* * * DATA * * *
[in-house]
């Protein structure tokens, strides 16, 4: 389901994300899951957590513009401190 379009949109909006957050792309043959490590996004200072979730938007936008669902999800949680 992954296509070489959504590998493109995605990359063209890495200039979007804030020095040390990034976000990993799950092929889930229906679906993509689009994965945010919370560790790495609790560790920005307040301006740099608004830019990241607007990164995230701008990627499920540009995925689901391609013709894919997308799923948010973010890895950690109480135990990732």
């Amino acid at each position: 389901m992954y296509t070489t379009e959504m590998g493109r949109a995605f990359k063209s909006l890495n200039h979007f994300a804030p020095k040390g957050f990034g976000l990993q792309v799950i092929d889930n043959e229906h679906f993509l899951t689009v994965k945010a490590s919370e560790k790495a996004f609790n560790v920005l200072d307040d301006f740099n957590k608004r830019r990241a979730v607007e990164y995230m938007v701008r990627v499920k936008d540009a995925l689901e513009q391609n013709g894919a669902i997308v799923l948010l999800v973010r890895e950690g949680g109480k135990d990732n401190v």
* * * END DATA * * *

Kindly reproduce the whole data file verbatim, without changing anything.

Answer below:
[in-house]
């Protein structure tokens, strides 16, 4: 389901994300899951957590513009401190 379009949109909006957050792309043959490590996004200072979730938007936008669902999800949680 992954296509070489959504590998493109995605990359063209890495200039979007804030020095040390990034976000990993799950092929889930229906679906993509689009994965945010919370560790790495609790560790920005307040301006740099608004830019990241607007990164995230701008990627499920540009995925689901391609013709894919997308799923948010973010890895950690109480135990990732």
């Amino acid at each position: 389901m992954y296509t070489t379009e959504m590998g493109r949109a995605f990359k063209s909006l890495n200039h979007f994300a804030p020095k040390g957050f990034g976000l990993q792309v799950i092929d889930n043959e229906h679906f993509l899951t689009v994965k945010a490590s919370e560790k790495a996004f609790n560790v920005l200072d307040d301006f740099n957590k608004r830019r990241a979730v607007e990164y995230m938007v701008r990627v499920k936008d540009a995925l689901e513009q391609n013709g894919a669902i997308v799923l948010l999800v973010r890895e950690g949680g109480k135990d990732n401190v």